Babylon 5 Season 1, Episode 4. Written by J. Michael Straczynski, directed by Richard Compton. Originally aired on February 18, 1994.

Primary Plot: Dr. Vance Hendricks, and old professor of Dr. Franklin's, smuggles an ancient living weapon onto the station that puts everyone's safety in danger.

Secondary Plot: An InterStellar News (ISN) team arrives aboard station to chronicle the second anniversary of the station's creation.

Commentary: The primary plot is extraordinarily dumb, but the ISN sub-plot saves the episode from being totally silly. The down-the-middle reporting from the ISN team here is there to be a contrast to later episodes containing news reports on B5 (Season 2's And Now For A Word and Season 4's The Illusion of Truth) in which the ISN team heavily (and unfavorably) slants the article.

Return to the Babylon 5 Episode Guide.

"Infection" is the fourth episode of the first season of the television show Babylon 5. To explain the events of "Infection", a few comments on the history of science fiction in television must be made.

Before Babylon 5, there had been only one show that had succeeded widely in the science-fiction genre: Star Trek. Although Gene Roddenberry's original vision for Star Trek was in many ways conceptual, those who remember watching either The Original Series or (The Next Generation) probably remember the portion of each episode where Captain Kirk would either throw punches or seduce an alien woman. This makes JMS' attempts to market a show where people sit around a conference table and have involved diplomatic discussions even a harder sell. Which is why, in some of the earlier episodes of Babylon 5, the concept doesn't seem to gel totally.

And thus we get to the point of "Infection"-- it is in many ways a Star Trek episode in Babylon 5 colors. The plot revolves around a mysterious alien artifact, made of a combination of organic technology and unobtanium, which transforms a man into a shambling, murderous robot-looking-thing, whose special effects were probably pretty impressive in 1994, but look fairly dated now. When Jeffery Sinclair confronts the creature, he makes a speech reminiscent of Captain Kirk, even using William Shatner's cadences as he makes a high flown speech about humane behavior, in between trading punches. I was left underwhelmed.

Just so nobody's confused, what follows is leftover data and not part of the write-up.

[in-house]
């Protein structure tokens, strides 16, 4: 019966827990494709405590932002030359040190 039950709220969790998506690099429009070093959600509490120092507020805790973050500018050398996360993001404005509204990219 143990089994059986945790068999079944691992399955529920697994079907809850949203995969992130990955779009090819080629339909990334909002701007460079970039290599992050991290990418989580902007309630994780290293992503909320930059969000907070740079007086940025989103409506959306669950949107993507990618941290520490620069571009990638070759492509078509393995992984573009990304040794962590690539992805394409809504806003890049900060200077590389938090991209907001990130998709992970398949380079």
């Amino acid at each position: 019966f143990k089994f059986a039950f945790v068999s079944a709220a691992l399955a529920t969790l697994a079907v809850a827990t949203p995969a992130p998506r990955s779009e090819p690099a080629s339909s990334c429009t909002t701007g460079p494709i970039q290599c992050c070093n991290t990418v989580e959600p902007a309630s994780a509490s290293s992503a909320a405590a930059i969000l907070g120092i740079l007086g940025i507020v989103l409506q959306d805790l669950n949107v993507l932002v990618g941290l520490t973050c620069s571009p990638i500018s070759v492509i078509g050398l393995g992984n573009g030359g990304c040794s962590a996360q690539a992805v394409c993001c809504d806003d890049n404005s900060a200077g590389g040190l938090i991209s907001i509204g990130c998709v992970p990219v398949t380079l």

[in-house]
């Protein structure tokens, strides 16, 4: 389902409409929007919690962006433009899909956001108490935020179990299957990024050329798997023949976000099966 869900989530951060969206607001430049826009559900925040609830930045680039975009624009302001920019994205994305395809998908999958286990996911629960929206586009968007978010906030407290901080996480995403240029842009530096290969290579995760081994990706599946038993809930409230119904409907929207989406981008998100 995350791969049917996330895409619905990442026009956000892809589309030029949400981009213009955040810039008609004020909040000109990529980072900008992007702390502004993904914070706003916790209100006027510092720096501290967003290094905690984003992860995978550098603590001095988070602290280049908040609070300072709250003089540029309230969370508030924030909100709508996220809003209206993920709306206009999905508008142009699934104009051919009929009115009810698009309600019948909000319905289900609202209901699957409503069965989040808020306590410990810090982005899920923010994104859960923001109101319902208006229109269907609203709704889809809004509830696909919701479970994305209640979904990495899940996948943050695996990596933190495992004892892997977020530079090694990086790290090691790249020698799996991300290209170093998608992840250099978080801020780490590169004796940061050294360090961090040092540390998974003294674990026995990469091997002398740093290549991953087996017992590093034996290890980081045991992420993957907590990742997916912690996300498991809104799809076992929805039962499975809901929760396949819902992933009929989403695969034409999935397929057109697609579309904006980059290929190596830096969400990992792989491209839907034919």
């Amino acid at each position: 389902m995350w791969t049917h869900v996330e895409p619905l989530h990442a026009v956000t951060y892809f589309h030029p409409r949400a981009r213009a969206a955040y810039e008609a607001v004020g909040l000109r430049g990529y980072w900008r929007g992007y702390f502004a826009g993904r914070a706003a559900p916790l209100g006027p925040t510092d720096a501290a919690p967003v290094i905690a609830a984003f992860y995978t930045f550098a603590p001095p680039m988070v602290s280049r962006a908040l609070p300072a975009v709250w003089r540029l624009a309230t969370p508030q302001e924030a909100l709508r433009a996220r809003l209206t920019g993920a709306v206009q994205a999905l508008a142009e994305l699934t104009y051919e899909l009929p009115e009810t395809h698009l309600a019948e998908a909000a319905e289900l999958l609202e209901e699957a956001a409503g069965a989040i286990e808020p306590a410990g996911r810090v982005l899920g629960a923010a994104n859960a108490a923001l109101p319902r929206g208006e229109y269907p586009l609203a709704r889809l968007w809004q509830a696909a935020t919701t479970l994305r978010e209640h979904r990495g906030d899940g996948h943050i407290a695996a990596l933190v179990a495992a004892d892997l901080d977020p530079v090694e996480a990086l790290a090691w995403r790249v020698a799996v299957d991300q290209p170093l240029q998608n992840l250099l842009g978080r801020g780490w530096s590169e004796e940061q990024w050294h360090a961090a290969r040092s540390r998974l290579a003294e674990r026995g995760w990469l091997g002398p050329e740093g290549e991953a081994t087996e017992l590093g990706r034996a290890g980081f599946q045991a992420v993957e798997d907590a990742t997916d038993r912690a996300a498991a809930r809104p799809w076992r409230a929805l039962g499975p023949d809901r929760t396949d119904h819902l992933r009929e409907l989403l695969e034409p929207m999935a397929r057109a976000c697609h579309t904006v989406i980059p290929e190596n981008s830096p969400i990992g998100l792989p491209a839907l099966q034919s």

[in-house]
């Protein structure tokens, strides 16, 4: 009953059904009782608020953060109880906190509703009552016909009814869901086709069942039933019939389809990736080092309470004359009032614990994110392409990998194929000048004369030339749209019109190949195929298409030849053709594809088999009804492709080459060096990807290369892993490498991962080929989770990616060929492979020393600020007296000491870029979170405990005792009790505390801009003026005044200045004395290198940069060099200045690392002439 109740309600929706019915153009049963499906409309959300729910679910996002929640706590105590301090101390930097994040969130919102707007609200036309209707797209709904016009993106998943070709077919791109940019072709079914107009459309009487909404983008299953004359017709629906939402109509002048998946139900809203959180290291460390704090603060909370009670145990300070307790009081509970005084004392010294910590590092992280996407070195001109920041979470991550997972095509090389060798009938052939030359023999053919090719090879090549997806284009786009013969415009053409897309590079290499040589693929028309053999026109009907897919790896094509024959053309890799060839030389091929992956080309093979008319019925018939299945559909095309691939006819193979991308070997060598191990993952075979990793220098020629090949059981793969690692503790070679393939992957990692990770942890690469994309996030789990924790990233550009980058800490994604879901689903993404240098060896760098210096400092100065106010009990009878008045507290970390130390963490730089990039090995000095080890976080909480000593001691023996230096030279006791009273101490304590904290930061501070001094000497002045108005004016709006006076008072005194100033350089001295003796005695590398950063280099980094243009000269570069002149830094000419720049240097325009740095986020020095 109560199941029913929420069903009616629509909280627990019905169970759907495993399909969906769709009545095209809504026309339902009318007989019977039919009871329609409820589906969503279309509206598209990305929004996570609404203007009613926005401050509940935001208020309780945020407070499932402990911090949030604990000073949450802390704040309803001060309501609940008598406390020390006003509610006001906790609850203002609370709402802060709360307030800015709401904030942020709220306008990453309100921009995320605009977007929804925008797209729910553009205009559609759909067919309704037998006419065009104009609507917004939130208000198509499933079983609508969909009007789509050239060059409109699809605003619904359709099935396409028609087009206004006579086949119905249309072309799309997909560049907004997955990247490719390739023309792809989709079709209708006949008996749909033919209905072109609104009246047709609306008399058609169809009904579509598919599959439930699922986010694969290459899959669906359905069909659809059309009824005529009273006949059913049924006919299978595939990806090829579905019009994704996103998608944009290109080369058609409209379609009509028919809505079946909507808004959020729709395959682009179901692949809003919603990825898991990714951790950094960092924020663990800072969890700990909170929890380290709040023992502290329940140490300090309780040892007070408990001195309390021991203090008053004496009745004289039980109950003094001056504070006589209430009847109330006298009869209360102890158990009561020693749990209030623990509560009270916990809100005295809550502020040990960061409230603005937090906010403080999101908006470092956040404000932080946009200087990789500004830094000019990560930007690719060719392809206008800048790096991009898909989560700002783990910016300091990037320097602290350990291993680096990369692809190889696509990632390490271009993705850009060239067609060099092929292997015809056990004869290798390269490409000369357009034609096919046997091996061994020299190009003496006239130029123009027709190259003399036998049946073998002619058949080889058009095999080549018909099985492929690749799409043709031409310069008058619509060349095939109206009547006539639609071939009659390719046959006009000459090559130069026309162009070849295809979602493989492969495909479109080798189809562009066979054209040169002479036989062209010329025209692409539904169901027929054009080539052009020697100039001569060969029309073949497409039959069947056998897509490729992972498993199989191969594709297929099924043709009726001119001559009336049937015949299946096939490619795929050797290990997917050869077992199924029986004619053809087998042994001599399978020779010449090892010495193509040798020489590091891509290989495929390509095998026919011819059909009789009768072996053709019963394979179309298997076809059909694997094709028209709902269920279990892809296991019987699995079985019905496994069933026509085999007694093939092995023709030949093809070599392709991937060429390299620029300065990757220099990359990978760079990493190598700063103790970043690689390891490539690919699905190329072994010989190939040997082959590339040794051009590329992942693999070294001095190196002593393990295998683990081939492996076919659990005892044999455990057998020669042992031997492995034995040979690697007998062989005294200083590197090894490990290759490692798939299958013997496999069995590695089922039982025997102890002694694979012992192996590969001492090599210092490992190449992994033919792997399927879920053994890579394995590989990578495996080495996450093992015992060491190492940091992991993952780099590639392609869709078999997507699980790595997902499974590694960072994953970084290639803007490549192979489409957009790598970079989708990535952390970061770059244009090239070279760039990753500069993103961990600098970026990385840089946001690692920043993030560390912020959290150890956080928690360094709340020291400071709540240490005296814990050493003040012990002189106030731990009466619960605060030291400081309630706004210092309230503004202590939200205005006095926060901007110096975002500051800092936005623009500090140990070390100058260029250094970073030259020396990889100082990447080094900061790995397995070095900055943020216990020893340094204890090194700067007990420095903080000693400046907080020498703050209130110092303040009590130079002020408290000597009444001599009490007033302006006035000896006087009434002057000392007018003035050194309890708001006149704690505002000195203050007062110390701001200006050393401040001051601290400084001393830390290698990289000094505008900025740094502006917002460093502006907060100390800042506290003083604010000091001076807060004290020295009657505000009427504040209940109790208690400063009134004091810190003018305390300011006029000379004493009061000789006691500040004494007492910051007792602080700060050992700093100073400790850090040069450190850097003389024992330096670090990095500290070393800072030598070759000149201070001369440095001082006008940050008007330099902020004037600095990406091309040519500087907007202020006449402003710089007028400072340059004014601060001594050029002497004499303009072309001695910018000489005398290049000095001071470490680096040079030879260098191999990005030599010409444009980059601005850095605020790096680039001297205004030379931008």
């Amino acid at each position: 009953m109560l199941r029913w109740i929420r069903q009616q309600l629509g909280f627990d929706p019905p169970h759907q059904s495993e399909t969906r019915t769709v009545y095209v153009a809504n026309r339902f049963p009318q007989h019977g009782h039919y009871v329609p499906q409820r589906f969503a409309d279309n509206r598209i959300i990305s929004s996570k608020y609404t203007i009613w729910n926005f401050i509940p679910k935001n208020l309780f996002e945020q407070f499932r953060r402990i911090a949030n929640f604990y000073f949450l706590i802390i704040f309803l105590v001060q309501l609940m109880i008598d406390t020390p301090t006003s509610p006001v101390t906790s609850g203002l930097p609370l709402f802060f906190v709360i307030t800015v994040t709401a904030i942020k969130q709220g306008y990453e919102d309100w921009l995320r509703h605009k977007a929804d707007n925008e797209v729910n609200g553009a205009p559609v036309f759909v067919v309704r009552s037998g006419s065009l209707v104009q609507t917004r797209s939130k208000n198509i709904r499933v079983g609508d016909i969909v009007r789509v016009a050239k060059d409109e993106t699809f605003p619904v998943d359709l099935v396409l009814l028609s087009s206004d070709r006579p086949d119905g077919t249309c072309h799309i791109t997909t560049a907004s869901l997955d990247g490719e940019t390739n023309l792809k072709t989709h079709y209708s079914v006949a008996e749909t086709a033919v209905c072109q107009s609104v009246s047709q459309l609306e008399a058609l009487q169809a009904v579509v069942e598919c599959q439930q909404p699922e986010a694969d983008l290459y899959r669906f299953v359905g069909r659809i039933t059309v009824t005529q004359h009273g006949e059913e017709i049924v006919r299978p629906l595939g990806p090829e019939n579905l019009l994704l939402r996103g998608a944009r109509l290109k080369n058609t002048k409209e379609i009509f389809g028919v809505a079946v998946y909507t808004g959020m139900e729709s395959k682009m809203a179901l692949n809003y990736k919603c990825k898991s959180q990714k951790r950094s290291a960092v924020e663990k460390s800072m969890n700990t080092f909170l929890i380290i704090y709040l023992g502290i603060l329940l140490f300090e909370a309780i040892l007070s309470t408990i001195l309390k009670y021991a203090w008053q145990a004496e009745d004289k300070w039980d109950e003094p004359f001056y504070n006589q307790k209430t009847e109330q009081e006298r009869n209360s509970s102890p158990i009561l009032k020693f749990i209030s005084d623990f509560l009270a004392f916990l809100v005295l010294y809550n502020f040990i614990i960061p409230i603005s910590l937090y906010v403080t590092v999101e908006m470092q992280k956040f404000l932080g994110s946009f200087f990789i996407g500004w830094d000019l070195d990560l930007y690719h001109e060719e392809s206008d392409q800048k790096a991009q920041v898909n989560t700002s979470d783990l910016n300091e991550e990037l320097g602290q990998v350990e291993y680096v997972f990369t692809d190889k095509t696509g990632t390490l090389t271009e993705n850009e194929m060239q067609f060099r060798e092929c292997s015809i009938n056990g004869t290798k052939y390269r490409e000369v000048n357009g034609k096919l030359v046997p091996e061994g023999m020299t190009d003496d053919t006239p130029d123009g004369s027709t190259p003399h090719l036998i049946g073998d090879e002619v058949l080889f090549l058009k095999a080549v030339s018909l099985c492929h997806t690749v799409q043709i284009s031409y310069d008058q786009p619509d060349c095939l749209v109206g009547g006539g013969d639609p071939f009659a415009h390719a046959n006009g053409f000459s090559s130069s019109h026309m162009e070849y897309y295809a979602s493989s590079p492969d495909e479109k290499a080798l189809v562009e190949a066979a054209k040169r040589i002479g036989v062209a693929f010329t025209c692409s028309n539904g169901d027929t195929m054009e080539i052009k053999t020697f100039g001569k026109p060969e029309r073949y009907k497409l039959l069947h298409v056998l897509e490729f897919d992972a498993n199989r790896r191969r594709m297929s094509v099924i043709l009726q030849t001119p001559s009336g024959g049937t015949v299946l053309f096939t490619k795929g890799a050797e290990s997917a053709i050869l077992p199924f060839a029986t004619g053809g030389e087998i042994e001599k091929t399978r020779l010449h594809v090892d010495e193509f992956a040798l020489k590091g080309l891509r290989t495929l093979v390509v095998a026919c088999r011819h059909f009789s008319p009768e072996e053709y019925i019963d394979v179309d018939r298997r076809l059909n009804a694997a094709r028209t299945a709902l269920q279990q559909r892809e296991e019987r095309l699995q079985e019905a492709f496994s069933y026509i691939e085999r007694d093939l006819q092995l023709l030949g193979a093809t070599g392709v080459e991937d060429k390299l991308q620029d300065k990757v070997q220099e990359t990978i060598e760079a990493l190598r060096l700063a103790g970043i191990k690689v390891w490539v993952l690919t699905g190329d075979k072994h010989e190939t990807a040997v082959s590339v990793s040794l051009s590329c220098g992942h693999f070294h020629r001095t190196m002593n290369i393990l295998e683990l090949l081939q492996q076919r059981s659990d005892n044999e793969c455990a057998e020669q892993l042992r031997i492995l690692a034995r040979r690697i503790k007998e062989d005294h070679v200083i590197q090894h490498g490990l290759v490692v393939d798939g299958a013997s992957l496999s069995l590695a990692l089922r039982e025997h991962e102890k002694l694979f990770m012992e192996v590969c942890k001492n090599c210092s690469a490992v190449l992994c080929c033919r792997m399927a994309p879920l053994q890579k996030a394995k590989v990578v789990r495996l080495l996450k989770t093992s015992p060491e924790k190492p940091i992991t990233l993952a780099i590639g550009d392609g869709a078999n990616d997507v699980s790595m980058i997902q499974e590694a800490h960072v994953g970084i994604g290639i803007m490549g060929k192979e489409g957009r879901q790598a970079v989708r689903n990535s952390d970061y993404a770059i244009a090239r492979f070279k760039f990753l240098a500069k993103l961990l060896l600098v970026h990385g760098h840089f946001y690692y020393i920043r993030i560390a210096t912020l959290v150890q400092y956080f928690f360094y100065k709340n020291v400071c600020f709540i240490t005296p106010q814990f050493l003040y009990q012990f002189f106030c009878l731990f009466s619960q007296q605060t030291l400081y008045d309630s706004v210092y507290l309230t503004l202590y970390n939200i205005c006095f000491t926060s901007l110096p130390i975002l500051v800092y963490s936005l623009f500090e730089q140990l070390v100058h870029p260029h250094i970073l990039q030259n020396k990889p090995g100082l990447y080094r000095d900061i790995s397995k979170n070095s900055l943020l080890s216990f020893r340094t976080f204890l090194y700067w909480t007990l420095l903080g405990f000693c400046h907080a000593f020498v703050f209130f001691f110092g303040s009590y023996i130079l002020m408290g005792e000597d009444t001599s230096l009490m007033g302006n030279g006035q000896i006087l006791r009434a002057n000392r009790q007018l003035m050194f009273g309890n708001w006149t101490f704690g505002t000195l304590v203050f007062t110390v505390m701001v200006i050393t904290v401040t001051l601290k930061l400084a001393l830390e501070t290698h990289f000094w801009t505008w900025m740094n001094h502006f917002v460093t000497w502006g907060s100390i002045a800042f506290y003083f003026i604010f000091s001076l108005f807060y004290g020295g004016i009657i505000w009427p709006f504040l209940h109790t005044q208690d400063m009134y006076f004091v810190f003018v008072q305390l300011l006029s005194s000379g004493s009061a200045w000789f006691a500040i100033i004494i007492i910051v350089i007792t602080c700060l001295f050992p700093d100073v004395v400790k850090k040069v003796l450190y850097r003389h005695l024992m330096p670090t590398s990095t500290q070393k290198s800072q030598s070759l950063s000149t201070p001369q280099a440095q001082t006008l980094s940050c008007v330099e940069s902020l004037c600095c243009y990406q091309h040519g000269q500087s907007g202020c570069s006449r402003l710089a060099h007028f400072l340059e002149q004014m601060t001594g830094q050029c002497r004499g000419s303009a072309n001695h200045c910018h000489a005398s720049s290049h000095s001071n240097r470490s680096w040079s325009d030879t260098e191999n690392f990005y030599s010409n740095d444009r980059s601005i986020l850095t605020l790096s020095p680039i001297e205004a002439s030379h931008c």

If this episode has a saving grace, it is the conversation between security chief Garibaldi and Sinclair afterwards, where Garibaldi asks Sinclair why exactly he feels the need to play the hero, which somewhat deconstructs what would otherwise be a thin piece of alien-invasion space opera.

In*fec"tion (?), n. [Cf. F. infection, L. infectio a dyeing.]


The act or process of infecting.

There was a strict order against coming to those pits, and that was only to prevent infection. De Foe.


That which infects, or causes the communicated disease; any effluvium, miasm, or pestilential matter by which an infectious disease is caused.

And that which was still worse, they that did thus break out spread the infection further by their wandering about with the distemper upon them. De Foe.


The state of being infected; contamination by morbific particles; the result of infecting influence; a prevailing disease; epidemic.

The danger was really very great, the infection being so very violent in London. De Foe.


That which taints or corrupts morally; as, the infection of vicious principles.

It was her chance to light Amidst the gross infections of those times. Daniel.

5. Law

Contamination by illegality, as in cases of contraband goods; implication.


Sympathetic communication of like qualities or emotions; influence.

Through all her train the soft infection ran. Pope.

Mankind are gay or serious by infection. Rambler.

Syn. -- Infection, Contagion. -- Infection is often used in a definite and limited sense of the transmission of affections without direct contact of individuals or immediate application or introduction of the morbific agent, in contradistinction to contagion, which then implies transmission by direct contact. Quain. See Contagious.


© Webster 1913.

Log in or register to write something here or to contact authors.